Every Student

C2 - Listening & Responding - Intentional

Teaching Strategies

Attribute meaning »
Sensory stimulation »
Motivators »
Modelling »
Contingent responding »
Incidental teaching »
Strategic pausing »
Prompting »
Shaping »

 

Teaching Opportunities

Morning circle
Toy play
Music sessions
Afternoon circle
Community access
Environmental walks
Technology sessions
Leisure time
Sensory play
Outdoor play

 

Teaching Resources

Preferred sounds
Photographic device
SET-BC
Noisy toys
Music videos
Chat boards
Switches
Mirrors
Musical instruments
Motivators
Interactive apps, software and websites
Interactive touch screen devices

 

Levels Of Support

Full Physical Assistance (FP) »
Partial Physical Assistance (PP) »
Modelled Response (M) »
Gesture/Sign (G/S) »
Verbal (V) »
Independent (I) »

 

Programming Proforma

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Assessment Strategies

Observation»
Analysis»
Testing»

 

Assessment Record

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Syllabus Outcomes and Content
Syllabus Outcomes

Early Stage 1 Outcomes (2012)

ENe-1A A student communicates with peers and known adults in informal and guided activities demonstrating emerging skills of group interaction

ENe-2A A student composes simple texts to convey an idea or message

ENe-6B A student recognises that there are different kinds of spoken texts with specific language features and shows an emerging awareness of some purposes for spoken language

ENe-12E A student demonstrates awareness of how to reflect on aspects of their own and others’ learning

 

Life Skills 7-10 Outcomes (2012)

ENLS-1A A student listens and responds in familiar contexts

ENLS-2A A student communicates for a variety of purposes, audiences and contexts

ENLS-4A A student views and responds to a range of visual texts, media and multimedia

ENLS-5A A student recognises and uses visual texts, media and multimedia for a variety of purposes, audiences and contexts

ENLS-6A A student reads and responds to a range of written texts in familiar contexts

ENLS-14D A student explores how the use of language affects personal roles and relationships with others

 

HSC Life Skills 11-12 Outcomes (2007)

LS3.2 Listens and responds to verbal messages and associated visual cues.

LS3.3 Listens to and follows directions and announcements in a variety of contexts and media.

LS3.4 Listens to and responds appropriately to a variety of presentations in a variety of media.

 

 


Syllabus Content

Early Stage 1 (ENe) Content 

 Students:

-carry out instructions involving one step 1A

-listen to and respond orally to texts and to the communication of others in informal and 
structured classroom situations 1A

-respond to simple questions either verbally or non-verbally  1A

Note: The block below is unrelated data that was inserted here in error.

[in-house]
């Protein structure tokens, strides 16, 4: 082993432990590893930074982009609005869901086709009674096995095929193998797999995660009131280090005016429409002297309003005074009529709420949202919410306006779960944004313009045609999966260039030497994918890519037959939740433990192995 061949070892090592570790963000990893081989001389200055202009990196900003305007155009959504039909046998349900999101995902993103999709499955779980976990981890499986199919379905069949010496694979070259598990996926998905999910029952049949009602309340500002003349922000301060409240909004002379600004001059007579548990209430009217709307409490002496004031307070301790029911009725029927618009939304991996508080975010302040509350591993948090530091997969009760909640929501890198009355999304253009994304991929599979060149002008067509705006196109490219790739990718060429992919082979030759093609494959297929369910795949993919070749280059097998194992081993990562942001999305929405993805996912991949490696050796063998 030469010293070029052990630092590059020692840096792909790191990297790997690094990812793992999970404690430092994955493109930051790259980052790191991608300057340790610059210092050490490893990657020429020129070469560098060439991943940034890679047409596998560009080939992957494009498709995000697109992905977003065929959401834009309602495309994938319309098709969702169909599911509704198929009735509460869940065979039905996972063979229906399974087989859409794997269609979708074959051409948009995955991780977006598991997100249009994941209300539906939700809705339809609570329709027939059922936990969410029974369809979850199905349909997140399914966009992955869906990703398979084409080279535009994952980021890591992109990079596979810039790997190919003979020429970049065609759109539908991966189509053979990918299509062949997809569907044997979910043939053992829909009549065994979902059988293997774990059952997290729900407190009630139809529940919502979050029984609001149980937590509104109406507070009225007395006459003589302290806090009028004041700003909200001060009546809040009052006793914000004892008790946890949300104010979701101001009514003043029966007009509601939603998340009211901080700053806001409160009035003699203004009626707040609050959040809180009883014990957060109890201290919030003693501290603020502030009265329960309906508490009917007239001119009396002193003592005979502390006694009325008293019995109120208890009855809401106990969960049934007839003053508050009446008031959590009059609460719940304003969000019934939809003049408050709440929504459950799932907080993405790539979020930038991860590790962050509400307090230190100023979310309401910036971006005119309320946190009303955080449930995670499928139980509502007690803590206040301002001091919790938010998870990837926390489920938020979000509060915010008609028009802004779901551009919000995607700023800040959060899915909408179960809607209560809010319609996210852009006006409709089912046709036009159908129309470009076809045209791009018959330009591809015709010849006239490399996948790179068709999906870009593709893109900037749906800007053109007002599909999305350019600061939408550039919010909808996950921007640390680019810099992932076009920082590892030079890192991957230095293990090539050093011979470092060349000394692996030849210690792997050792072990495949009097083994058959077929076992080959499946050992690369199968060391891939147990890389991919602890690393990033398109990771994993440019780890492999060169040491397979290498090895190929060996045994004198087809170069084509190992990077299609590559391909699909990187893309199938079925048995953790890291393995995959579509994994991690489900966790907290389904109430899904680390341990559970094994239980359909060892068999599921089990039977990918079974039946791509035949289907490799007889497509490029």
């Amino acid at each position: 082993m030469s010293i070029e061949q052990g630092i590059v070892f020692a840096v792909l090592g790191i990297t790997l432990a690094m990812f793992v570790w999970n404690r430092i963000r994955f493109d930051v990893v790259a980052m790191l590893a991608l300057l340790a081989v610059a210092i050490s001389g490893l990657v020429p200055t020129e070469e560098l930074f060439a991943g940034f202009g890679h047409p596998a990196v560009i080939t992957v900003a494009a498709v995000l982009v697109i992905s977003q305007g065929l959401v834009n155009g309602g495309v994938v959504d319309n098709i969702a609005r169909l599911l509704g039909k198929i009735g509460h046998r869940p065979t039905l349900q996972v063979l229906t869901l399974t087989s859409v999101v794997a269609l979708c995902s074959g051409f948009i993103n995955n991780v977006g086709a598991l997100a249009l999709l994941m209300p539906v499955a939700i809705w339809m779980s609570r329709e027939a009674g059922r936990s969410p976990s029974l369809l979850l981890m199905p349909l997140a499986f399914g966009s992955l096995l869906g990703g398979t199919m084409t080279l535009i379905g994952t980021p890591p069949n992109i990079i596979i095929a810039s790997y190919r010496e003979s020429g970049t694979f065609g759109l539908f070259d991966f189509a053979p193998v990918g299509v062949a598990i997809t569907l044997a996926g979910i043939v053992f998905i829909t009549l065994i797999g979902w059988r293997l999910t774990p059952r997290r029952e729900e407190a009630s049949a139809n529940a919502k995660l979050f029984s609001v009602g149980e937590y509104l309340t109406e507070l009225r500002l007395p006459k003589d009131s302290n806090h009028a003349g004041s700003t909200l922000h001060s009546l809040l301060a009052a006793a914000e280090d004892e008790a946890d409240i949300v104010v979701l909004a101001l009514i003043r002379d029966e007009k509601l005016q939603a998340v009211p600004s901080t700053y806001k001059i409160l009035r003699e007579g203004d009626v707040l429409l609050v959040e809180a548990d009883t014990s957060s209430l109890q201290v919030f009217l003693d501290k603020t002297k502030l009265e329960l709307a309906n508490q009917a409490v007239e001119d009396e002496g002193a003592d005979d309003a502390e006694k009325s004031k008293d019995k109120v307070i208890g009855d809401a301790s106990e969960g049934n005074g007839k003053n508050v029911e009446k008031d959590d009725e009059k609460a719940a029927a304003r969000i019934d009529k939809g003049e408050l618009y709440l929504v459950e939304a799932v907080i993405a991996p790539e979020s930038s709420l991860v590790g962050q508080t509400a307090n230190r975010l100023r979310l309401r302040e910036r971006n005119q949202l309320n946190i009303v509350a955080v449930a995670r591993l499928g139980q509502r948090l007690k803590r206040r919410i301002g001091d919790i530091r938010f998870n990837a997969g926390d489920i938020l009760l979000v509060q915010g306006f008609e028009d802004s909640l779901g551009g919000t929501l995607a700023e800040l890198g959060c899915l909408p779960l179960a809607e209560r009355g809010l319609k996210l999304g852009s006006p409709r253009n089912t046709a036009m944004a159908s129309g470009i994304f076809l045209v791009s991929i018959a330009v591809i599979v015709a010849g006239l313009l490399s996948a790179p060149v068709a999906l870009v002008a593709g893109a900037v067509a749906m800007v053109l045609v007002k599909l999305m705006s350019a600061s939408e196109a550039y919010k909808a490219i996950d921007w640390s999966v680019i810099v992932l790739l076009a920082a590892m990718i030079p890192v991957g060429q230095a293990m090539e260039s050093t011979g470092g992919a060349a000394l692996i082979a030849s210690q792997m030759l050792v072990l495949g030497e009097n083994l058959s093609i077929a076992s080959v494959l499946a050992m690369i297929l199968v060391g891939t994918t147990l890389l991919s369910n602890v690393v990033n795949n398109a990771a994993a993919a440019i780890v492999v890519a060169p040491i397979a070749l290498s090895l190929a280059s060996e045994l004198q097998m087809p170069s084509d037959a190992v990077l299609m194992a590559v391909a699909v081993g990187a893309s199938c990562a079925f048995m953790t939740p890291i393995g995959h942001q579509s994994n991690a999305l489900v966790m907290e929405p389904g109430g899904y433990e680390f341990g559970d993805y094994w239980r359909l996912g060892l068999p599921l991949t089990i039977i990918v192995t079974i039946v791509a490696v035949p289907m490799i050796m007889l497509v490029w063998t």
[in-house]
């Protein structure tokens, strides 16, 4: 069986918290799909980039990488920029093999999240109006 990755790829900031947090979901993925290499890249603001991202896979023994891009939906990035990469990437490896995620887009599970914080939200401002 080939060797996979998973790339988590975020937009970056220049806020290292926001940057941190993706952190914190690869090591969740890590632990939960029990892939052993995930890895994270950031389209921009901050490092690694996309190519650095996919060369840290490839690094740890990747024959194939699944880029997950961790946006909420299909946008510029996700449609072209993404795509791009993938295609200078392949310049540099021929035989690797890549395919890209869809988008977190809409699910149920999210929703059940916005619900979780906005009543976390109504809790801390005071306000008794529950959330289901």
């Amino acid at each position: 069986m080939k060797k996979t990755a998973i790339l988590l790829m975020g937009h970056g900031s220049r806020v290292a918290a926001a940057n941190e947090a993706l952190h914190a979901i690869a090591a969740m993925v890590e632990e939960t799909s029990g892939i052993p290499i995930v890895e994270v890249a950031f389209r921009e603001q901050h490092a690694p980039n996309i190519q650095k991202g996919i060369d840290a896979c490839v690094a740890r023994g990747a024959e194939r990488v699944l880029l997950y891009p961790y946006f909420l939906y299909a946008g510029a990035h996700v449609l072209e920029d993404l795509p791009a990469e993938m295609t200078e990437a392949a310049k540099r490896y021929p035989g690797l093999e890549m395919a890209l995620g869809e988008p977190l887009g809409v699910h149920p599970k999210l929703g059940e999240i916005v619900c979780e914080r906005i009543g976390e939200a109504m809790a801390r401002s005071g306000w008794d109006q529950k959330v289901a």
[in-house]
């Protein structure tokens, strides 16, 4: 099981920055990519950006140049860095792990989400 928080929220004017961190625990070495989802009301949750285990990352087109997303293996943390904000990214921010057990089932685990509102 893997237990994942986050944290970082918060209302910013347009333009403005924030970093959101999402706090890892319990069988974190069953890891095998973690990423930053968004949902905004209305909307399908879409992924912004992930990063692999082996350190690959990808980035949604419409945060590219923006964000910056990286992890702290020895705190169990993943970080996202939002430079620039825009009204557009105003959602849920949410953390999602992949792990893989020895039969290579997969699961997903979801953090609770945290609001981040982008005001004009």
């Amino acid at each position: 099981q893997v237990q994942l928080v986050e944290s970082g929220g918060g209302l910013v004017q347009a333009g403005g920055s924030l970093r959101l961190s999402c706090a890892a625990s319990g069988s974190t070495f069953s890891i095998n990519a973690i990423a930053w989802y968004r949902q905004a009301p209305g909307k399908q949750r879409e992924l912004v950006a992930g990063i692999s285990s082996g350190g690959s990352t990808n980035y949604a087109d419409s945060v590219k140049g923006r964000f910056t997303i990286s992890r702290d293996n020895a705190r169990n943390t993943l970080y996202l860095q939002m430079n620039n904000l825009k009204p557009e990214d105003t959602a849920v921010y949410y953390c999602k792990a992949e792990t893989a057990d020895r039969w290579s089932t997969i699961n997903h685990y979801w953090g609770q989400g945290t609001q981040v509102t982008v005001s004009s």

-understand how to communicate effectively in pairs and groups using agreed interpersonal 
conventions, active listening, appropriate language and taking turns 1A

-use interaction skills including listening while others speak, using appropriate voice levels, 
articulation and body language, gestures and eye contact 1A

-recognise different methods of communication 2A

-recognise and interpret a simple instruction from teachers and peers 6B

-discuss what it means to be an active listener 12E

 

 

 

 


Life Skills (ENLS) Content 

 Students:

-respond to verbal cues 1A

-respond to single-word commands 1A

-respond to commands involving a single step1A

-respond to commands involving more than one step 1A

-recognise a variety of auditory cues occurring in the -environment 1A

-recognise non-verbal indicators associated with listening 1A

-recognise and demonstrate appropriate listening behaviours 1A

-respond to auditory cues through body language 1A

 -respond to questions during an interaction to indicate understanding 2A

-respond to familiar auditory cues and signals 5A

-recognise and interpret single words or simple instructions in context 6A

-recognise that gestures and eye contact may be interpreted differently across cultures 14D

 

 

HSC Life Skills (LS) Content 

 Students:

-respond to verbal requests accompanied by gestures or signs in a range of situations 3.2

-assess the body language and facial expression of a speaker while listening to their verbal message and make appropriate responses 3.2

 - respond to simple directions from a variety of people across a range of settings 3.3

-follow complex directions requiring multiple steps 3.3

-follow directions for new procedures in a range of situations 3.3

-interpret public announcements in a range of situations and take appropriate action 3.3

-listen and demonstrate acceptable behaviour in small and large groups 3.4

-listen to a variety of presentations in the community 3.4

-listen while others are talking in a variety of situations 3.4

-listen to a speaker and wait for an appropriate opportunity to respond 3.5

 

English Learning Continuum Content

Interacts with people, objects and familiar sounds
Responds to own name Vocalises in response

Interacts with a familiar communication partner Briefly focuses Maintains attention
Listens Changes facial expressions Interacts using facial expressions

Interacts with people, objects and familiar sounds

During morning circle, use a switch to greet students and provide opportunities for them to do the same. Touch the switch to play the greeting and place it close to the student. Wait for them to make an attempt to move toward the switch. Immediately respond to this movement, providing the least amount of support required to shape the movement into a switch press. If the student does not attempt to move toward the switch, use full physical support to allow the student to press the switch. Respond enthusiastically by saying, “Good Morning SN!” Repeat this activity daily, fading the level of support required.